Nina White is a pseudonym. As someone who isn’t outspoken in public, I write under a different name because it gives me the elbow room to freely bitch about my 9-5 job, discuss my awkward sex life, and admit that I’m a regular at T.O’s back-alley “I drank too many cocktails” vomiting scene on Queen West.
I can dance around naked eating spoonfuls of Nutella for breakfast and rant about my deepest darkest fears (e.g. peeing on a toilet seat with the seat down). I can share my unsolicited-opinions, talk dirty and dish personal stories about bladder infections and really terrible networking fails.
The problem with writing under a different identity is two-fold. I want to be proud of my writing, and I am, but I want to write about topics that aren’t professionally kosher. It’s not like I’m writing revealing filthy secrets about C-list Canadian celebrities or telling staff room gossip from my office job (mostly because I’ve never slept with a C-list celebrity and my work gossip could easily put you to sleep at the peak of a cocaine bender).
Truth is, I enjoy from writing anonymously about topics I personally want to read about. Like sexting, or why anal sex is terrifying (and eye-watering painful?) or how to know when it’s time to quit your job (because sometimes – almost always – I hate my job as much as I love it).
Beyond my colleagues, closest girlfriends and future employers – there’s my parents. They’re super sweet and British, and they watch murder mysteries after they finish work every night. They don’t have many friends, but they have each other (and their iPads) and that’s enough for them. And now that my mom is Google-search trained, I would die if she ever read anything that destroyed her image of me as a chicken-finger loving seven year old with ice cream on my face. I don’t want her reading about my latest dating catastrophes, or why I would gladly say “HELL YES!” to skipping work for a toast-and-sex-in-bed “sick” day (AKA a 24-hour Gilmore Girl Marathon on Netflix by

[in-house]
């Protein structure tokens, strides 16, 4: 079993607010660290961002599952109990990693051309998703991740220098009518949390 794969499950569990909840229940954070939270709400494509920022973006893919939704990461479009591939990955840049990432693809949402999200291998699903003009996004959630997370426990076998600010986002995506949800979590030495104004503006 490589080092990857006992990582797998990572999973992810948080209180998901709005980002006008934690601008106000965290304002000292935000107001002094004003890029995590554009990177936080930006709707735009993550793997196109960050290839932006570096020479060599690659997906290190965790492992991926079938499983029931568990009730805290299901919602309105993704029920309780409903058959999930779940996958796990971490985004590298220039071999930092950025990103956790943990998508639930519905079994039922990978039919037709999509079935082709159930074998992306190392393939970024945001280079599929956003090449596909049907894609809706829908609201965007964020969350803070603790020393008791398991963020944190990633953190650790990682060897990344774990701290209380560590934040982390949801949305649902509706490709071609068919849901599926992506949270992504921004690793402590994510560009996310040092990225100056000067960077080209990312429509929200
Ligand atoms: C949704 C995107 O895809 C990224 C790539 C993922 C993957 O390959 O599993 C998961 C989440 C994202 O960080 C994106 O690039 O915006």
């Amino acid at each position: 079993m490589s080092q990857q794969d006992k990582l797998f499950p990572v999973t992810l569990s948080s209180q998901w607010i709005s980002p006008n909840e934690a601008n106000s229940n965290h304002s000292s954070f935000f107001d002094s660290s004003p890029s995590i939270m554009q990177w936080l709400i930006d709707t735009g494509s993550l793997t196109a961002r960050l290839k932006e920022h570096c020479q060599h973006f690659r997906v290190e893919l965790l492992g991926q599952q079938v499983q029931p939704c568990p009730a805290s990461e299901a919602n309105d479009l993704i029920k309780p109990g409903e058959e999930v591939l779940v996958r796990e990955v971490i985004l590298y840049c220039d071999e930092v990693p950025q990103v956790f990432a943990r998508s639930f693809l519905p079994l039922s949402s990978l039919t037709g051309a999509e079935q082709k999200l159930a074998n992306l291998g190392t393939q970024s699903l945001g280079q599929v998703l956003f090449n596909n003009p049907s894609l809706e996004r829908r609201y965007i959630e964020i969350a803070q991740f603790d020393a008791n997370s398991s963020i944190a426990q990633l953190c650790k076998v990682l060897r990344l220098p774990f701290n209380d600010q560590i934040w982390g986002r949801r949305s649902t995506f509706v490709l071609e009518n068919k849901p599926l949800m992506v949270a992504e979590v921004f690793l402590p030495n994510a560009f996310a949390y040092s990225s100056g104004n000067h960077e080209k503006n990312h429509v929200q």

My mom isn’t allowed to read those personal things, and for all my parent’s hard work in successfully raising me, the last thing they want to know is that their daughter is a cheap Toronto hooligan who steals chips when she’s drunk and has raunchy sex with dirty old men. I want my parents to remember me by my dumb pink handwriting and smudgy artwork I made when I was 13, not my stretch mark rants and PMS meltdowns. No thanks guys, I’ll pass.
And then there are my lovers. This includes my sloppy no-name Saturday night lovers, the once-a-month fuck lovers, and all the others I’ll meet in the next few weekends. I would never want someone I care about to read something they might find hurtful or insulting. Raunchy writing requires details. Whether that’s the guy on Tinder who came faster than the time it took me to swipe right, or the sexy older knockout that snorted a line off my vagina – the specifics are important, and I don’t want to leave those out. Because I love reading about the hair-raising details about other people’s sex lives, including all the gooey stains and accidental sounds (“That wasn’t me – I SWEAR”). Even if that means admitting to all the unflattering details of sex that tanked, or the fine points of bone-shaking sex.
Future boyfriends, husbands and life-partners will never read about this, and I intend to keep it that way. I can continue to dance in my day three underwear, nap under desks and live in the shameful regrets I wouldn’t even write in my sparkly black diary. It’s liberating.